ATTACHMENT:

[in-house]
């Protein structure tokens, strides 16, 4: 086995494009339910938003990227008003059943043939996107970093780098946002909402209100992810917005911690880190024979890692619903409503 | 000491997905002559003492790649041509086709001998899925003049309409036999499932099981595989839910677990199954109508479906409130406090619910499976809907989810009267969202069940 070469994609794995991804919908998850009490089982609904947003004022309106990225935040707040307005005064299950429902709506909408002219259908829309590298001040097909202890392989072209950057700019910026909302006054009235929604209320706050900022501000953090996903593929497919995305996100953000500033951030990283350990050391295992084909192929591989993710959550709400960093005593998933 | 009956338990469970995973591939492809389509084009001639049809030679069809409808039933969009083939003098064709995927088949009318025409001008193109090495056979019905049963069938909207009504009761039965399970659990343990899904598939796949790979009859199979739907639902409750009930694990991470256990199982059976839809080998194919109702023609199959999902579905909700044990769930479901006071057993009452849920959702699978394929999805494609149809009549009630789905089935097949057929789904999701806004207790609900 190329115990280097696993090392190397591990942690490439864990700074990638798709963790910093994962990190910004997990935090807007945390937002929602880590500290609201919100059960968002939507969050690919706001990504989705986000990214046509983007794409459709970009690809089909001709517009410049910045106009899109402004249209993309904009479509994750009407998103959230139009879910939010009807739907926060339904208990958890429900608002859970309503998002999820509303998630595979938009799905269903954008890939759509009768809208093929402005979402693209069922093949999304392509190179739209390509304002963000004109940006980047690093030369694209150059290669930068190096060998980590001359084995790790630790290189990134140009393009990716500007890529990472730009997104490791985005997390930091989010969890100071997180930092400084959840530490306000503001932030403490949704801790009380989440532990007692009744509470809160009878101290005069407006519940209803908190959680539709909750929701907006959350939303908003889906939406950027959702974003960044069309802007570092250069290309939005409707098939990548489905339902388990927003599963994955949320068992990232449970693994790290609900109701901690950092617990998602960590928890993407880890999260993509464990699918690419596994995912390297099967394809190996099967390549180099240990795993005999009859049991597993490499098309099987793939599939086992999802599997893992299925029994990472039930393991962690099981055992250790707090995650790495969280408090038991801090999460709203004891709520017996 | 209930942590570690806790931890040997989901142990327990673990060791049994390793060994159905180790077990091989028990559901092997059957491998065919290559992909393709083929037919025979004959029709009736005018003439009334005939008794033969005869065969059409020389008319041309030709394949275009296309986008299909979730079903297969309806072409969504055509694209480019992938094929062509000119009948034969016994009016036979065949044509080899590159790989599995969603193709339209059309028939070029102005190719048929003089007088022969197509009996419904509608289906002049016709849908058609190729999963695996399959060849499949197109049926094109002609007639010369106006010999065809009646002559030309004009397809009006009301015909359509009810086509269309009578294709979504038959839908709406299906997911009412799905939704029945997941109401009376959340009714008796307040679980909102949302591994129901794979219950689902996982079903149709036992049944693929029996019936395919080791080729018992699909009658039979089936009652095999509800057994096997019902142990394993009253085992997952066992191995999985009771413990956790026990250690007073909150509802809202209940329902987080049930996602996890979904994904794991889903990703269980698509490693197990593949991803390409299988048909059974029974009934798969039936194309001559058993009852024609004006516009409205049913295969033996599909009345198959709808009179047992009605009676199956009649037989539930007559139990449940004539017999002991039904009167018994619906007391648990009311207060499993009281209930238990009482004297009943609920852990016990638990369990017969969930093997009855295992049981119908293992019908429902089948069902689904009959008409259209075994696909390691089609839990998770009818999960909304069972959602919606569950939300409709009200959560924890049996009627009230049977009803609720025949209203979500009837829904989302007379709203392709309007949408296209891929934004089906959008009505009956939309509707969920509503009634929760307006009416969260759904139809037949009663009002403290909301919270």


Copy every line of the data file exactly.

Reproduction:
[in-house]
């Protein structure tokens, strides 16, 4: 086995494009339910938003990227008003059943043939996107970093780098946002909402209100992810917005911690880190024979890692619903409503 | 000491997905002559003492790649041509086709001998899925003049309409036999499932099981595989839910677990199954109508479906409130406090619910499976809907989810009267969202069940 070469994609794995991804919908998850009490089982609904947003004022309106990225935040707040307005005064299950429902709506909408002219259908829309590298001040097909202890392989072209950057700019910026909302006054009235929604209320706050900022501000953090996903593929497919995305996100953000500033951030990283350990050391295992084909192929591989993710959550709400960093005593998933 | 009956338990469970995973591939492809389509084009001639049809030679069809409808039933969009083939003098064709995927088949009318025409001008193109090495056979019905049963069938909207009504009761039965399970659990343990899904598939796949790979009859199979739907639902409750009930694990991470256990199982059976839809080998194919109702023609199959999902579905909700044990769930479901006071057993009452849920959702699978394929999805494609149809009549009630789905089935097949057929789904999701806004207790609900 190329115990280097696993090392190397591990942690490439864990700074990638798709963790910093994962990190910004997990935090807007945390937002929602880590500290609201919100059960968002939507969050690919706001990504989705986000990214046509983007794409459709970009690809089909001709517009410049910045106009899109402004249209993309904009479509994750009407998103959230139009879910939010009807739907926060339904208990958890429900608002859970309503998002999820509303998630595979938009799905269903954008890939759509009768809208093929402005979402693209069922093949999304392509190179739209390509304002963000004109940006980047690093030369694209150059290669930068190096060998980590001359084995790790630790290189990134140009393009990716500007890529990472730009997104490791985005997390930091989010969890100071997180930092400084959840530490306000503001932030403490949704801790009380989440532990007692009744509470809160009878101290005069407006519940209803908190959680539709909750929701907006959350939303908003889906939406950027959702974003960044069309802007570092250069290309939005409707098939990548489905339902388990927003599963994955949320068992990232449970693994790290609900109701901690950092617990998602960590928890993407880890999260993509464990699918690419596994995912390297099967394809190996099967390549180099240990795993005999009859049991597993490499098309099987793939599939086992999802599997893992299925029994990472039930393991962690099981055992250790707090995650790495969280408090038991801090999460709203004891709520017996 | 209930942590570690806790931890040997989901142990327990673990060791049994390793060994159905180790077990091989028990559901092997059957491998065919290559992909393709083929037919025979004959029709009736005018003439009334005939008794033969005869065969059409020389008319041309030709394949275009296309986008299909979730079903297969309806072409969504055509694209480019992938094929062509000119009948034969016994009016036979065949044509080899590159790989599995969603193709339209059309028939070029102005190719048929003089007088022969197509009996419904509608289906002049016709849908058609190729999963695996399959060849499949197109049926094109002609007639010369106006010999065809009646002559030309004009397809009006009301015909359509009810086509269309009578294709979504038959839908709406299906997911009412799905939704029945997941109401009376959340009714008796307040679980909102949302591994129901794979219950689902996982079903149709036992049944693929029996019936395919080791080729018992699909009658039979089936009652095999509800057994096997019902142990394993009253085992997952066992191995999985009771413990956790026990250690007073909150509802809202209940329902987080049930996602996890979904994904794991889903990703269980698509490693197990593949991803390409299988048909059974029974009934798969039936194309001559058993009852024609004006516009409205049913295969033996599909009345198959709808009179047992009605009676199956009649037989539930007559139990449940004539017999002991039904009167018994619906007391648990009311207060499993009281209930238990009482004297009943609920852990016990638990369990017969969930093997009855295992049981119908293992019908429902089948069902689904009959008409259209075994696909390691089609839990998770009818999960909304069972959602919606569950939300409709009200959560924890049996009627009230049977009803609720025949209203979500009837829904989302007379709203392709309007949408296209891929934004089906959008009505009956939309509707969920509503009634929760307006009416969260759904139809037949009663009002403290909301919270």